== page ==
Because the competition for places in M&A is so intense, the technical skills expected of graduates - numeracy and excellent communication skills - are a given. Desire and motivation is what will get you ahead, and this is hard to fake on an on-going basis. People need to be in it for the buzz of the job.
At VP level, my role involves speaking to lawyers, accountants and other financial advisers, and bringing all the information they provide together to offer the best advice to clients. This can be structuring and valuation advice for a large, high-profile M&A deal, or linking a number of interested parties together to make a bid for a particular asset.
We typically start work at 8.30am, and I tend to leave the office around 9pm. Even then, I’m still available checking emails, reviewing documents and often participating in conference calls, particularly if a client is on the West Coast of the US. Students need to go into the job with their eyes open - there are a lot of late nights, and as a deal comes to fruition, work can eat into your weekends.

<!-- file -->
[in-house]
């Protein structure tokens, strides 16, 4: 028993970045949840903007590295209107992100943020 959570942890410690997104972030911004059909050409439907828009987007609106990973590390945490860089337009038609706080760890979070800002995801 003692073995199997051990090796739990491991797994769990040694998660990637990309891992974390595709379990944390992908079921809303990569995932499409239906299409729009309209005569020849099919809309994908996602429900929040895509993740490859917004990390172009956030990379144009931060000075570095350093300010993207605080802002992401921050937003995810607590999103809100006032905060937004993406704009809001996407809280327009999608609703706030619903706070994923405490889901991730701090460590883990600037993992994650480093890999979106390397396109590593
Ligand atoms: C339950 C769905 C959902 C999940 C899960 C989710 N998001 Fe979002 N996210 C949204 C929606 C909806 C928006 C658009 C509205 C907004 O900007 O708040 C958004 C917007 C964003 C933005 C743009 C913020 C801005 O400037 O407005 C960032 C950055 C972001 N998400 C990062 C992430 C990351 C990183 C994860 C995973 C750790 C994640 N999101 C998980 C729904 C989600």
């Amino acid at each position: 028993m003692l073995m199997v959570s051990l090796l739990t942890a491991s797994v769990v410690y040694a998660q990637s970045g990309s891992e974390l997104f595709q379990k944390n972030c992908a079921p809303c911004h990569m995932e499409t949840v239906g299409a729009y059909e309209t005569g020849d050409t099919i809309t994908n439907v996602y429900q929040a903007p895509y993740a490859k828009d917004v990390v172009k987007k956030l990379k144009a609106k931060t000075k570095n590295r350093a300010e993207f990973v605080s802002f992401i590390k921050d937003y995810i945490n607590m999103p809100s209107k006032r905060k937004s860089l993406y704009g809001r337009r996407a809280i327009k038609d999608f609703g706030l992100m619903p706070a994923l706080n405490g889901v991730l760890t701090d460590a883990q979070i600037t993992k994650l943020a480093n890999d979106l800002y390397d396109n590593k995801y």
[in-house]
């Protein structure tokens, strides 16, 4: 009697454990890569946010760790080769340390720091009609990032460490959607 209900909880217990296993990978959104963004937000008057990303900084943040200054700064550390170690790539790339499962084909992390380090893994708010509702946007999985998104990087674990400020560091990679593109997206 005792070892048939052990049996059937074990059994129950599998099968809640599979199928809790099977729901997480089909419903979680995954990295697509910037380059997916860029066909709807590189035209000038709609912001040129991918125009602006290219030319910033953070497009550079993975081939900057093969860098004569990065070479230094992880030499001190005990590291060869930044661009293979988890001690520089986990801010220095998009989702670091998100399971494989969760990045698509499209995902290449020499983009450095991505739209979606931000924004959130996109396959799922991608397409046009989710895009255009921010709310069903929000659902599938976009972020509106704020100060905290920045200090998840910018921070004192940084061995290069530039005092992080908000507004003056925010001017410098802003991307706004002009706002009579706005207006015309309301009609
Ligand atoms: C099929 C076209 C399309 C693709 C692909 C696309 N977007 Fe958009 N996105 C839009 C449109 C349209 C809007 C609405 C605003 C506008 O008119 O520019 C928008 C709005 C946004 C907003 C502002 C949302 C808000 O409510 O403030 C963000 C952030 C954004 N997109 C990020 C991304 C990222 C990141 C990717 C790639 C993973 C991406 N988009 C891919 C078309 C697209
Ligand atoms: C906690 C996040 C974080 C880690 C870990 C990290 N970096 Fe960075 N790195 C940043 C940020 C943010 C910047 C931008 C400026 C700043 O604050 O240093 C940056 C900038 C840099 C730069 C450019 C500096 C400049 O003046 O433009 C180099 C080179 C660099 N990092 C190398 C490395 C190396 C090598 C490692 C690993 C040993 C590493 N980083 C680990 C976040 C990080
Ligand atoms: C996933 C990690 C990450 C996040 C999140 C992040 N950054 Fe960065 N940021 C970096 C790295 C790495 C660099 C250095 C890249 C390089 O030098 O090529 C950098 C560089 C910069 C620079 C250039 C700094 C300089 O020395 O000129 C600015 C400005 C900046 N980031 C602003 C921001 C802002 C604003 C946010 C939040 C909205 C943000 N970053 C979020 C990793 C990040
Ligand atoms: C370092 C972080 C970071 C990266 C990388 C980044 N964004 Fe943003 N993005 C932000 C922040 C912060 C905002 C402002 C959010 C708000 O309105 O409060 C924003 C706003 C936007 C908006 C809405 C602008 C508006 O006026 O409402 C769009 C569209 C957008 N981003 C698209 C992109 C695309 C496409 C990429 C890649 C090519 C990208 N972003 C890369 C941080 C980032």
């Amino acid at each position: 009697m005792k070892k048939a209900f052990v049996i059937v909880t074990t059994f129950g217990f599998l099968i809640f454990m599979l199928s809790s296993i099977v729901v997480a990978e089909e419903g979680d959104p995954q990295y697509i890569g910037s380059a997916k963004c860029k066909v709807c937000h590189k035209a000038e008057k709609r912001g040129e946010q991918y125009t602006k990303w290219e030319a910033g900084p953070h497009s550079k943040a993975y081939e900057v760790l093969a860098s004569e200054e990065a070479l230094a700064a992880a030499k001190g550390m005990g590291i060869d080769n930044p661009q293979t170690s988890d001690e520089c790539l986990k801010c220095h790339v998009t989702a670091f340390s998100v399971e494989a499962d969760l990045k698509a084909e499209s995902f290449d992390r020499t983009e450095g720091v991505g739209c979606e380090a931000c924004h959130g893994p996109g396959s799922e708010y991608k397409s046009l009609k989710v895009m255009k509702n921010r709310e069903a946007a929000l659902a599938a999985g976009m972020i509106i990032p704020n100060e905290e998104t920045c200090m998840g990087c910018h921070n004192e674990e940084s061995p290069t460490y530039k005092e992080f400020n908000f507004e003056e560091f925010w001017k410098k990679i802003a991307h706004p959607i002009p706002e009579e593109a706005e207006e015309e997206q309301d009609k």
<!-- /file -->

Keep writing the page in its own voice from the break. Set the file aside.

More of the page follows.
This afternoon I will be drafting an offer letter for a deal with a company that the team has been working on for the last three months. We’ve been working together to build a valuation model and talking to industry consultants, clients and accountants to give us the input to decide on a price. This two to three-page letter is a culmination of that effort, assimilating the information and presenting it to the client.
What often gets overlooked about working in M&A is that it’s predominantly a people business. For all the analysis, churning through Excel and PowerPoint, the key is being able to convey this message to the client, whether that’s a FTSE 100 CEO or a partner in a private equity firm.